"They only make $55 per day, so if you stand them out there in front of this courthouse, I don't know if you're going to get anyone who wants to do that, especially at their age," Gladney said.

 

He also said it will be difficult to hold people who defy the mask requirement accountable, since they will most likely have left a business before deputies arrive if a business owner calls. He and the supervisors agreed that the responsibility for compliance and enforcement mainly falls on the owners and customers.

 

District 3 Supervisor Marvell Howard said he would support any efforts to prevent the spread of COVID-19 in line with Centers for Disease Control and Prevention recommendations, including wearing masks.

 

"It's incumbent on us as leaders to do everything we possibly can to protect the citizens," he said. "Sometimes I know it's aggravating to a citizen to have to wear a mask, but this is not all about that individual. This is about protecting other citizens."

 

 

New structural challenges at county lake dam

 

The Oktibbeha County Lake Dam's structural issues now include the wearing down of the west side of the levee, to the point that 24 percent of it is gone, County Engineer Clyde Pritchard told the board.

 

Pritchard said in 2016 that the levee might need to be completely replaced after he found excessive slope failures on the same side of the levee, the side facing the lake. He told The Dispatch the new slides are not in the same place but just north of the repaired section from 2016.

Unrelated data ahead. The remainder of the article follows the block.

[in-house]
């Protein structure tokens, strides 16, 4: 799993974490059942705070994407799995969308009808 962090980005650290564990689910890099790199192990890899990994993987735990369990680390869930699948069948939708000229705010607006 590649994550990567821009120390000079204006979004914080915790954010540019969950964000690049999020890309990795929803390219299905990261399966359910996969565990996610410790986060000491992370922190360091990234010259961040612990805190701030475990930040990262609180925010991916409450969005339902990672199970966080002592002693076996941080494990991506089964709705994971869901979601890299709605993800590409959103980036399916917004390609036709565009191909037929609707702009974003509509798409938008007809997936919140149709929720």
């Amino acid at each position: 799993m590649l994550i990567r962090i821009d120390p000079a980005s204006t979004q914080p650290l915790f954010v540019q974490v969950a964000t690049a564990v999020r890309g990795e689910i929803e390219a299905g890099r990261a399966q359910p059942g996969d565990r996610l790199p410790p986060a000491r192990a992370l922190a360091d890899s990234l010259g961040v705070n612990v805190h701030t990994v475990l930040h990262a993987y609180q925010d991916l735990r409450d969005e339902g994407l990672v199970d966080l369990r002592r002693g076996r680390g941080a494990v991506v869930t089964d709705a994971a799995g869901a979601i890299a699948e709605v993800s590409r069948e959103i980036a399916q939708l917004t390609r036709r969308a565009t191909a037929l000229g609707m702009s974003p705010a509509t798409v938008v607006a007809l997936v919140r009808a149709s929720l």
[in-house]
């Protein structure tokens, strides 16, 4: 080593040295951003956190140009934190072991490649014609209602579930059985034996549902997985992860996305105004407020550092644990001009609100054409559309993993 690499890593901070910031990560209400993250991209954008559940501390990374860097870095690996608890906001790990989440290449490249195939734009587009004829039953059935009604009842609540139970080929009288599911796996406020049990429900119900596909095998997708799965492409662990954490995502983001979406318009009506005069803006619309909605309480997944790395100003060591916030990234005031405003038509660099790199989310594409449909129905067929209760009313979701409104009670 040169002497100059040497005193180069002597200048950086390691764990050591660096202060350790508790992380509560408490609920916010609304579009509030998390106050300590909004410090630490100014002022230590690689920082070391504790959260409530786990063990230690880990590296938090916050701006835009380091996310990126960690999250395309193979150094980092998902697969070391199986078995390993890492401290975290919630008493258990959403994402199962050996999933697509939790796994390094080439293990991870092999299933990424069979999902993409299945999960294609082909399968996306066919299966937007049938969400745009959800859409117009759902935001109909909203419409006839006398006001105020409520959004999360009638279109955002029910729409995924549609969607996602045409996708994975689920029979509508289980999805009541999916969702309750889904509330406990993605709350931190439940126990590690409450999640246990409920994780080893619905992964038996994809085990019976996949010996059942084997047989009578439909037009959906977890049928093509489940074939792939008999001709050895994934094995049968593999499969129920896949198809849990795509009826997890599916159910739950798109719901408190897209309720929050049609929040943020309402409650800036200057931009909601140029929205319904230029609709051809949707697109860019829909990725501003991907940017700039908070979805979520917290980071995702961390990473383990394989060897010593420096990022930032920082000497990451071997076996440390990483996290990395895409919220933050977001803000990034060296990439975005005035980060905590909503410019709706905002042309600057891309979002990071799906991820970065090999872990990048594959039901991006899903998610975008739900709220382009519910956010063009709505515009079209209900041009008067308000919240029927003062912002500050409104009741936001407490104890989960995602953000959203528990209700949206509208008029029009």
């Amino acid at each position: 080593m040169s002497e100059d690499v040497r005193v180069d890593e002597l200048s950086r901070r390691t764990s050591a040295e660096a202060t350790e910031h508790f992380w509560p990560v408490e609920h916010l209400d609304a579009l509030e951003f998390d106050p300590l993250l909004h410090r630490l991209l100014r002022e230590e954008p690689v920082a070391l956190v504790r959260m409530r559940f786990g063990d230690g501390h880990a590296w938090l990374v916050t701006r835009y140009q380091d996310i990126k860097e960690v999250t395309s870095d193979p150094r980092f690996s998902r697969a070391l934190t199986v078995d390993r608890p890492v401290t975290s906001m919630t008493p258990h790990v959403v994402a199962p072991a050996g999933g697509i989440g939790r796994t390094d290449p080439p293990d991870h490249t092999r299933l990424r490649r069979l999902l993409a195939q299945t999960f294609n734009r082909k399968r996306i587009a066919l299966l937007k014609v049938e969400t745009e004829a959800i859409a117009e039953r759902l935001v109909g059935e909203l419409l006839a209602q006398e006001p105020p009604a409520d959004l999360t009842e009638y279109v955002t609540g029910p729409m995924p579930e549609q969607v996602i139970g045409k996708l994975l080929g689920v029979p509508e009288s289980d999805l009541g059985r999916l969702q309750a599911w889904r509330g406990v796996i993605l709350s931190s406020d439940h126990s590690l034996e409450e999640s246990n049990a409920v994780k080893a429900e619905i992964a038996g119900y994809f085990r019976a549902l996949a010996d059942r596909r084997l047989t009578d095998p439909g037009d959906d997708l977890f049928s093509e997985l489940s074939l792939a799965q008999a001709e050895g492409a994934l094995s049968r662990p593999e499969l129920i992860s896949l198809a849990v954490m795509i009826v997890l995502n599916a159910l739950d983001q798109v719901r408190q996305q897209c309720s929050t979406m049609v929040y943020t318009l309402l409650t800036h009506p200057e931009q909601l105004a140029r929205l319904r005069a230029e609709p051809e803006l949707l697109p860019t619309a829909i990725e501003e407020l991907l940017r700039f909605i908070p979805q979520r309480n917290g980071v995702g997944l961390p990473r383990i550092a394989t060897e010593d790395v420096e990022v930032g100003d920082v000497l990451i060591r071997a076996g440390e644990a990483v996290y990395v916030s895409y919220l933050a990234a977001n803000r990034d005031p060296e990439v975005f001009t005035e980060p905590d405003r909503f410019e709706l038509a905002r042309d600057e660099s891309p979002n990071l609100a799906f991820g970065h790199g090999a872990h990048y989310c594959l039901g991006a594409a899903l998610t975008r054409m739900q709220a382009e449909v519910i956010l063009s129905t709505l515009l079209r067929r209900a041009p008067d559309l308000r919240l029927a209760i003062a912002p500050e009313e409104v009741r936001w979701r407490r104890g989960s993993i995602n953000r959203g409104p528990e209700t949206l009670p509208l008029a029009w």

Pritchard found a mudslide on the other side of the levee in January that posed a threat of breaching and flooding the surrounding area. The supervisors have since been debating whether to spend about $8 million on replacing the dam, which Pritchard says is the safest option.

 

If the board votes to replace the dam, construction crews can use dirt from within the existing dam to repair the west side of the levee, Pritchard told the board.

 

"Some of the material that's in the lake, we can probably use, and it's cheaper than going to Louisville or somewhere and getting better-quality dirt," he said.

 

Pritchard said he notified both the board of supervisors and the Mississippi Department of Environmental Quality of the new slides as soon as he found them, and he gave them an update Monday on the plans he has been drafting since March to replace the dam if the board allows it.

 

The plans include a new emergency spillway, since the existing one is less than one-third the size it needs to be in order to expel water quickly enough to keep the dam from overflowing in a hazardous rain event, he said.

 

He maintains his position that the county should authorize the replacement of the dam instead of more research to determine whether it's truly necessary, he said.

 

"It's hard for me to look the county in the eye and say we need to spend money to evaluate this when I can look at (the spillway) and see that it's cracked and busted and know I have to replace it anyway," Pritchard told The Dispatch.